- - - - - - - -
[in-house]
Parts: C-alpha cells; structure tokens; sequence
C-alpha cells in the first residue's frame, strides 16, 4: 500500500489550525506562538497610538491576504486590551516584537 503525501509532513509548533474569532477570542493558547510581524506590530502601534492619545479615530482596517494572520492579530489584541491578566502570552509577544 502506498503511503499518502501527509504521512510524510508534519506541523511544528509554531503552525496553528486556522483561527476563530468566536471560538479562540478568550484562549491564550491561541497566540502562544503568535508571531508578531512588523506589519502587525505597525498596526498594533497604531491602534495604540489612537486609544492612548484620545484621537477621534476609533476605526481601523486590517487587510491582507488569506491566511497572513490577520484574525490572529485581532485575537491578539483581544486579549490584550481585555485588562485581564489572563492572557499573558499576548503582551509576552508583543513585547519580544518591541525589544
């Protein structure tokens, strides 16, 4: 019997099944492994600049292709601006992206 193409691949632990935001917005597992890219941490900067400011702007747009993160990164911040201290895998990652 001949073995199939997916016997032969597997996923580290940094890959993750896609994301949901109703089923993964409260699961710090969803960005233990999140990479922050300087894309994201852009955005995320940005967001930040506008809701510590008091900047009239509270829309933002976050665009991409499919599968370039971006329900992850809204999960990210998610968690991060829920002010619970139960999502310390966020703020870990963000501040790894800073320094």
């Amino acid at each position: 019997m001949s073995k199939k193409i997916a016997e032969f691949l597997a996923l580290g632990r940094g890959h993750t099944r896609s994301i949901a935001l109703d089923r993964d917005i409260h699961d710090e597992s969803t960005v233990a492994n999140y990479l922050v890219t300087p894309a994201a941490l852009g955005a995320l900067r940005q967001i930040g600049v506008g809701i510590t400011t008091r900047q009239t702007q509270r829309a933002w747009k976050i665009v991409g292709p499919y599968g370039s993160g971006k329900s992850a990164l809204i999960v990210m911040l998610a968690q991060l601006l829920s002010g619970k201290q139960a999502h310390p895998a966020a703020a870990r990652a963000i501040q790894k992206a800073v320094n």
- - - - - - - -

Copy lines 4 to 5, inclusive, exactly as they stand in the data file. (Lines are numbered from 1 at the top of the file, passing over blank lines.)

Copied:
């Protein structure tokens, strides 16, 4: 019997099944492994600049292709601006992206 193409691949632990935001917005597992890219941490900067400011702007747009993160990164911040201290895998990652 001949073995199939997916016997032969597997996923580290940094890959993750896609994301949901109703089923993964409260699961710090969803960005233990999140990479922050300087894309994201852009955005995320940005967001930040506008809701510590008091900047009239509270829309933002976050665009991409499919599968370039971006329900992850809204999960990210998610968690991060829920002010619970139960999502310390966020703020870990963000501040790894800073320094």
């Amino acid at each position: 019997m001949s073995k199939k193409i997916a016997e032969f691949l597997a996923l580290g632990r940094g890959h993750t099944r896609s994301i949901a935001l109703d089923r993964d917005i409260h699961d710090e597992s969803t960005v233990a492994n999140y990479l922050v890219t300087p894309a994201a941490l852009g955005a995320l900067r940005q967001i930040g600049v506008g809701i510590t400011t008091r900047q009239t702007q509270r829309a933002w747009k976050i665009v991409g292709p499919y599968g370039s993160g971006k329900s992850a990164l809204i999960v990210m911040l998610a968690q991060l601006l829920s002010g619970k201290q139960a999502h310390p895998a966020a703020a870990r990652a963000i501040q790894k992206a800073v320094n």